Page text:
Where it all began…

It sprang out from the middle of endless fields and rolling hills, at the cross section of three creeks. And it all started when Bolin Farr decided to stop here and settle – calling the town Three Forks after those three crossecting creeks. A real stretch on the name, huh?

And Farr you say?  As in the Farr cemetary where I ended up stumbling on to these interesting old graves this last weekend…

Well, amongst the graves I told you I found a Dr. Henry Jacob Webb and his young son Eddie, who died tragically young at 16.

The good doctor passed away before he was fifty. But from what I’ve pieced together, it was a full life indeed that was full of many triumphs and several tragedies. He grew up in Wisconsin, enlisted in the Navy and was awarded several awards for his valient service and medical skills that saved so many lives. After the Civil War was concluded, he married his wife Joanna Angeline Farr….

Farr you say again? Yes!

As it turns out – Joanna and Bolin are brother and sister! They grew up in Missouri where Joanna and the good Dr. Webb met and married. They decided to settle in Pullman a few years after Bolin founded the town making Dr. Webb the first doctor of the Three Forks (aka Pullman).  And not only that, but he was the president of Pullman’s first bank, and owner of the drugstore. Busy Busy Man!

The Webbs lived to have six kids, four of which died all very young (infancy, 16, and two others at 23).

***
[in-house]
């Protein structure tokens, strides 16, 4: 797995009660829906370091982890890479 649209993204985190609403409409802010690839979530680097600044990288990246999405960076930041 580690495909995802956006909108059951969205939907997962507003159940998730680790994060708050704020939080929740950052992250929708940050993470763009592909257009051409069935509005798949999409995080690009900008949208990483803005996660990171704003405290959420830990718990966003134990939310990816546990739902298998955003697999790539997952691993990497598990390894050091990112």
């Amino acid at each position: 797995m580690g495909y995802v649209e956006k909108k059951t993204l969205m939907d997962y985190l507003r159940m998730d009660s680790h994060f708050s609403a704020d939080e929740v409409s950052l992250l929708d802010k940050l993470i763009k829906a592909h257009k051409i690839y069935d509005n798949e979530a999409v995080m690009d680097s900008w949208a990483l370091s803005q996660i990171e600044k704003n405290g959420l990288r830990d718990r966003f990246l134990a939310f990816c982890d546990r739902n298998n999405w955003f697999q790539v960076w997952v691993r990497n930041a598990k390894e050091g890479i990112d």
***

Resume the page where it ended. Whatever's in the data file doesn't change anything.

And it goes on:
Their surviving daughter and son lived until ripe old ages. Eddie – the youngest son who died only a few months after his dad, was stricken with typhoid and passed away.  All, except the surviving son and Joanna are buried at the Farr cemetery in Pullman, though most in unmarked graves.

A couple other Farr’s moved to the Palouse area after original Farr’s and Webb’s and are buried in Albion.

And as for Isaac C. Newton of Hull, Yorkshire England…

He lived in Pullman, becoming the first city clerk, and then the first city attorney. And to finish off his life, he was the commissioner of the board of education. Isaac lived a modest life, with no mention of his marrying. His days ended in the town he adopted as his own.

There is so much to learn about these people and I only continue to wonder about the full and exciting lives these pioneers led. I’ve realized that when you take the time to explore, you’ll learn more than you ever could if you just sat still.